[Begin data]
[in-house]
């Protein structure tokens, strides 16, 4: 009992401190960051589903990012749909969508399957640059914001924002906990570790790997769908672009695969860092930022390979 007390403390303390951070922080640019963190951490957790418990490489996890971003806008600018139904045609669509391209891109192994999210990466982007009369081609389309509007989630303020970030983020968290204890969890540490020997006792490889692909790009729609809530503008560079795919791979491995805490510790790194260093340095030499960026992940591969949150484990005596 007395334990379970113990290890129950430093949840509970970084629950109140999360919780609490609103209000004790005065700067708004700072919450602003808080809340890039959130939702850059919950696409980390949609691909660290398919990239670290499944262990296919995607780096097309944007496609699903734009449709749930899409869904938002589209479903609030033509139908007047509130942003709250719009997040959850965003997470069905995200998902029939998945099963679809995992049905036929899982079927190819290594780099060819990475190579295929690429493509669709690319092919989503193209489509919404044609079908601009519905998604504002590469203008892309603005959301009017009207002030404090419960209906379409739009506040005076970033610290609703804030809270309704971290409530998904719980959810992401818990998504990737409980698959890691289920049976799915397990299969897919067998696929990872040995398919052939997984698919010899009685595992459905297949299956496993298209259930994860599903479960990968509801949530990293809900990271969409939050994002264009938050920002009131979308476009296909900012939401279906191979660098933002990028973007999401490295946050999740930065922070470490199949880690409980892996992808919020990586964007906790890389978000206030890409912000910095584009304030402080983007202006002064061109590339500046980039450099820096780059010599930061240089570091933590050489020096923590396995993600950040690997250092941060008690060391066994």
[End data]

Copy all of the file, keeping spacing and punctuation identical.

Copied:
[in-house]
């Protein structure tokens, strides 16, 4: 009992401190960051589903990012749909969508399957640059914001924002906990570790790997769908672009695969860092930022390979 007390403390303390951070922080640019963190951490957790418990490489996890971003806008600018139904045609669509391209891109192994999210990466982007009369081609389309509007989630303020970030983020968290204890969890540490020997006792490889692909790009729609809530503008560079795919791979491995805490510790790194260093340095030499960026992940591969949150484990005596 007395334990379970113990290890129950430093949840509970970084629950109140999360919780609490609103209000004790005065700067708004700072919450602003808080809340890039959130939702850059919950696409980390949609691909660290398919990239670290499944262990296919995607780096097309944007496609699903734009449709749930899409869904938002589209479903609030033509139908007047509130942003709250719009997040959850965003997470069905995200998902029939998945099963679809995992049905036929899982079927190819290594780099060819990475190579295929690429493509669709690319092919989503193209489509919404044609079908601009519905998604504002590469203008892309603005959301009017009207002030404090419960209906379409739009506040005076970033610290609703804030809270309704971290409530998904719980959810992401818990998504990737409980698959890691289920049976799915397990299969897919067998696929990872040995398919052939997984698919010899009685595992459905297949299956496993298209259930994860599903479960990968509801949530990293809900990271969409939050994002264009938050920002009131979308476009296909900012939401279906191979660098933002990028973007999401490295946050999740930065922070470490199949880690409980892996992808919020990586964007906790890389978000206030890409912000910095584009304030402080983007202006002064061109590339500046980039450099820096780059010599930061240089570091933590050489020096923590396995993600950040690997250092941060008690060391066994």